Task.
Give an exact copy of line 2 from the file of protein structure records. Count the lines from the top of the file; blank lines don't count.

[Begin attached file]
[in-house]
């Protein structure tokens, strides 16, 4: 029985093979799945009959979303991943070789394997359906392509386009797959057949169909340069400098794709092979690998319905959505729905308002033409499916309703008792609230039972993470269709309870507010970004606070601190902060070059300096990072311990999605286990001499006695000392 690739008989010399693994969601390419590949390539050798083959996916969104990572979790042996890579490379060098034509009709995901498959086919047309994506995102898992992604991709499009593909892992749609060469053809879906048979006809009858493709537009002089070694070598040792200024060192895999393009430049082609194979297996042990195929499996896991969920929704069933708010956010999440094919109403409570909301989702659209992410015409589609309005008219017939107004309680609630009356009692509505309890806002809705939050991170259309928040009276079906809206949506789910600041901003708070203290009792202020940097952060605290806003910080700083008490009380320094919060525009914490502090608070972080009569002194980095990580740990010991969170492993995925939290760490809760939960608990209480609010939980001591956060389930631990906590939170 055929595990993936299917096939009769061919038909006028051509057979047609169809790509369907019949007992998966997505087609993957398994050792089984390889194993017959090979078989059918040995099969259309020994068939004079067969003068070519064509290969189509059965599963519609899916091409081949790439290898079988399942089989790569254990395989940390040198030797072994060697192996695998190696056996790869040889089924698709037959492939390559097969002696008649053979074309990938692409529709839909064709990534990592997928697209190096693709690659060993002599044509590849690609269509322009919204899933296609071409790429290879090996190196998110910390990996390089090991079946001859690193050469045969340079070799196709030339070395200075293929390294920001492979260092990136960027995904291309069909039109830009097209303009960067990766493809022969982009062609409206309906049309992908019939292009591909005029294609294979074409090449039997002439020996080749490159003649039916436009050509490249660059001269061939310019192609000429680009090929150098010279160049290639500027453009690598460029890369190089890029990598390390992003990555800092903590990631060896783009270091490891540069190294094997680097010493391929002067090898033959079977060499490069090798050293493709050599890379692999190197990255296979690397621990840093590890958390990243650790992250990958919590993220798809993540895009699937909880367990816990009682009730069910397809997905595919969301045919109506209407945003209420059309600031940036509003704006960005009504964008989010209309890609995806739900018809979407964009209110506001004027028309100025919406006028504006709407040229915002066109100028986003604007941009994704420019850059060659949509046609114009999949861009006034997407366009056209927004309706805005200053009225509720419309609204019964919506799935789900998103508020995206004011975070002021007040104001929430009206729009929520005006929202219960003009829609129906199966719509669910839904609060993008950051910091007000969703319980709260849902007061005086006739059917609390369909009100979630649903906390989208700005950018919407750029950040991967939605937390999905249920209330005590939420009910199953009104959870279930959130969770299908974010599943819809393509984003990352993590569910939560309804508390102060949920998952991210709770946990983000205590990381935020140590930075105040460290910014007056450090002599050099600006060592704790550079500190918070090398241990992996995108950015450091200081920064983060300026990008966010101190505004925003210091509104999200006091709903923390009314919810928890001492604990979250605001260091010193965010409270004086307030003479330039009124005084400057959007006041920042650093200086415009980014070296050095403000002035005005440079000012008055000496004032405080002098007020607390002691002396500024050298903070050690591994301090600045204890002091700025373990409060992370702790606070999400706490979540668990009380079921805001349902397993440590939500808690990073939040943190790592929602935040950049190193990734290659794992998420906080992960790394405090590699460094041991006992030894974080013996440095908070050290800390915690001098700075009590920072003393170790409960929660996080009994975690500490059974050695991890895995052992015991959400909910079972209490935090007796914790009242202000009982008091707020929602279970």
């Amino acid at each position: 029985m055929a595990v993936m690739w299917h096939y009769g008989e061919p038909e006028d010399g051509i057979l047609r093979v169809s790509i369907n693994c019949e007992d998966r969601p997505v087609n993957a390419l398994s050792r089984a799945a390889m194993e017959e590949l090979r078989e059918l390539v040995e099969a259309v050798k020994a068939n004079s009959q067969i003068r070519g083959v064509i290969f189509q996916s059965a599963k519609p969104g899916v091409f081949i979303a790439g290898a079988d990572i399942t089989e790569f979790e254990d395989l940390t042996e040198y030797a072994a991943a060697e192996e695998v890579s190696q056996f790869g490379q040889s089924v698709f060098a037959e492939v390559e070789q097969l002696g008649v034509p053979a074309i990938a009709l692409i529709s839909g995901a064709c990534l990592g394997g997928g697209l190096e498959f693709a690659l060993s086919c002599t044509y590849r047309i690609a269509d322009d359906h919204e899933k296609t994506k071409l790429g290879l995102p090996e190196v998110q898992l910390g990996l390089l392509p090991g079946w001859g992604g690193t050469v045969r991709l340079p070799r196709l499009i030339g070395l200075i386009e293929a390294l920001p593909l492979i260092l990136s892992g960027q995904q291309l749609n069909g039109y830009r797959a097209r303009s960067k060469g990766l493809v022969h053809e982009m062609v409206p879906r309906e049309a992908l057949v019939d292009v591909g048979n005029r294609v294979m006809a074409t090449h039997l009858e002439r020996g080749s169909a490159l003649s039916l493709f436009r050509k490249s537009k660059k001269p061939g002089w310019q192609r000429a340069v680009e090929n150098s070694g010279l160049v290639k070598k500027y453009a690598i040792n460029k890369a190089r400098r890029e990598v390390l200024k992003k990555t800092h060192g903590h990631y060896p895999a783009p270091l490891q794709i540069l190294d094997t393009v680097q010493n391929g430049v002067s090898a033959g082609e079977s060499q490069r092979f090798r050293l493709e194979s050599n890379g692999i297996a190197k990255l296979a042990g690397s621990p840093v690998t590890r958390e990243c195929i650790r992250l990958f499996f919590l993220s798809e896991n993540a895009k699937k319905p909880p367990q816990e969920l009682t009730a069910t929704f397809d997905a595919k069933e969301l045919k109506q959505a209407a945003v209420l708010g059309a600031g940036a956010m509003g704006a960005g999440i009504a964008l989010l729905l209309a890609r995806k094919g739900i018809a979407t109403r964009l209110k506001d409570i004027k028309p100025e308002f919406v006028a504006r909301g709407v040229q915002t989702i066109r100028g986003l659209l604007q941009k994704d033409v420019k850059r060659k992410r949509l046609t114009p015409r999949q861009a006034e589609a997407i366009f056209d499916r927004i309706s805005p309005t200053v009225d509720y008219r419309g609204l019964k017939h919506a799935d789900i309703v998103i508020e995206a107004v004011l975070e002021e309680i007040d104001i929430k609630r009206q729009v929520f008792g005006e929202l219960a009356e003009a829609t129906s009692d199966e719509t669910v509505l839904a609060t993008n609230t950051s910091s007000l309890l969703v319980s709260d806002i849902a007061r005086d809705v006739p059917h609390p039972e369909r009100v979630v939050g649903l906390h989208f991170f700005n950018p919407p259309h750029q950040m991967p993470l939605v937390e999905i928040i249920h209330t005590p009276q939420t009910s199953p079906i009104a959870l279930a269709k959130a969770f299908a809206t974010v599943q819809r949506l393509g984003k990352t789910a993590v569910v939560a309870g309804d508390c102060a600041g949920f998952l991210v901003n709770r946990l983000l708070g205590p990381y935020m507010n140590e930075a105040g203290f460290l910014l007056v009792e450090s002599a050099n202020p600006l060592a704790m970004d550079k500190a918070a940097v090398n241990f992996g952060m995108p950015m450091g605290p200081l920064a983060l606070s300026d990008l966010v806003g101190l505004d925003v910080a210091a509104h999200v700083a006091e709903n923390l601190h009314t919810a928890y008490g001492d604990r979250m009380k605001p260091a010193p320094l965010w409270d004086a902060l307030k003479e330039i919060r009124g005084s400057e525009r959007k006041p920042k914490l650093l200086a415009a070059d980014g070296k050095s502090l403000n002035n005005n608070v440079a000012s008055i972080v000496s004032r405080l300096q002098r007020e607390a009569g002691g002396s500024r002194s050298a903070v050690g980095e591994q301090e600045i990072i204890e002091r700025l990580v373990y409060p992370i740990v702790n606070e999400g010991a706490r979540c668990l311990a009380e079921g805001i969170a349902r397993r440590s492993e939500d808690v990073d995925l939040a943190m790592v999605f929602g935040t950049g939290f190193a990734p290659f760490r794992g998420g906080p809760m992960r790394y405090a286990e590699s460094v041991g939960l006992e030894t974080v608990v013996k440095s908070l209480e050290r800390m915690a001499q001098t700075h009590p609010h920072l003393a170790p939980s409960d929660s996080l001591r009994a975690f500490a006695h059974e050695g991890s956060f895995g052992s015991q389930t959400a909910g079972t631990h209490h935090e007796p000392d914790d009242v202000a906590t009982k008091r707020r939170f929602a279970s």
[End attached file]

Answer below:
């Protein structure tokens, strides 16, 4: 029985093979799945009959979303991943070789394997359906392509386009797959057949169909340069400098794709092979690998319905959505729905308002033409499916309703008792609230039972993470269709309870507010970004606070601190902060070059300096990072311990999605286990001499006695000392 690739008989010399693994969601390419590949390539050798083959996916969104990572979790042996890579490379060098034509009709995901498959086919047309994506995102898992992604991709499009593909892992749609060469053809879906048979006809009858493709537009002089070694070598040792200024060192895999393009430049082609194979297996042990195929499996896991969920929704069933708010956010999440094919109403409570909301989702659209992410015409589609309005008219017939107004309680609630009356009692509505309890806002809705939050991170259309928040009276079906809206949506789910600041901003708070203290009792202020940097952060605290806003910080700083008490009380320094919060525009914490502090608070972080009569002194980095990580740990010991969170492993995925939290760490809760939960608990209480609010939980001591956060389930631990906590939170 055929595990993936299917096939009769061919038909006028051509057979047609169809790509369907019949007992998966997505087609993957398994050792089984390889194993017959090979078989059918040995099969259309020994068939004079067969003068070519064509290969189509059965599963519609899916091409081949790439290898079988399942089989790569254990395989940390040198030797072994060697192996695998190696056996790869040889089924698709037959492939390559097969002696008649053979074309990938692409529709839909064709990534990592997928697209190096693709690659060993002599044509590849690609269509322009919204899933296609071409790429290879090996190196998110910390990996390089090991079946001859690193050469045969340079070799196709030339070395200075293929390294920001492979260092990136960027995904291309069909039109830009097209303009960067990766493809022969982009062609409206309906049309992908019939292009591909005029294609294979074409090449039997002439020996080749490159003649039916436009050509490249660059001269061939310019192609000429680009090929150098010279160049290639500027453009690598460029890369190089890029990598390390992003990555800092903590990631060896783009270091490891540069190294094997680097010493391929002067090898033959079977060499490069090798050293493709050599890379692999190197990255296979690397621990840093590890958390990243650790992250990958919590993220798809993540895009699937909880367990816990009682009730069910397809997905595919969301045919109506209407945003209420059309600031940036509003704006960005009504964008989010209309890609995806739900018809979407964009209110506001004027028309100025919406006028504006709407040229915002066109100028986003604007941009994704420019850059060659949509046609114009999949861009006034997407366009056209927004309706805005200053009225509720419309609204019964919506799935789900998103508020995206004011975070002021007040104001929430009206729009929520005006929202219960003009829609129906199966719509669910839904609060993008950051910091007000969703319980709260849902007061005086006739059917609390369909009100979630649903906390989208700005950018919407750029950040991967939605937390999905249920209330005590939420009910199953009104959870279930959130969770299908974010599943819809393509984003990352993590569910939560309804508390102060949920998952991210709770946990983000205590990381935020140590930075105040460290910014007056450090002599050099600006060592704790550079500190918070090398241990992996995108950015450091200081920064983060300026990008966010101190505004925003210091509104999200006091709903923390009314919810928890001492604990979250605001260091010193965010409270004086307030003479330039009124005084400057959007006041920042650093200086415009980014070296050095403000002035005005440079000012008055000496004032405080002098007020607390002691002396500024050298903070050690591994301090600045204890002091700025373990409060992370702790606070999400706490979540668990009380079921805001349902397993440590939500808690990073939040943190790592929602935040950049190193990734290659794992998420906080992960790394405090590699460094041991006992030894974080013996440095908070050290800390915690001098700075009590920072003393170790409960929660996080009994975690500490059974050695991890895995052992015991959400909910079972209490935090007796914790009242202000009982008091707020929602279970």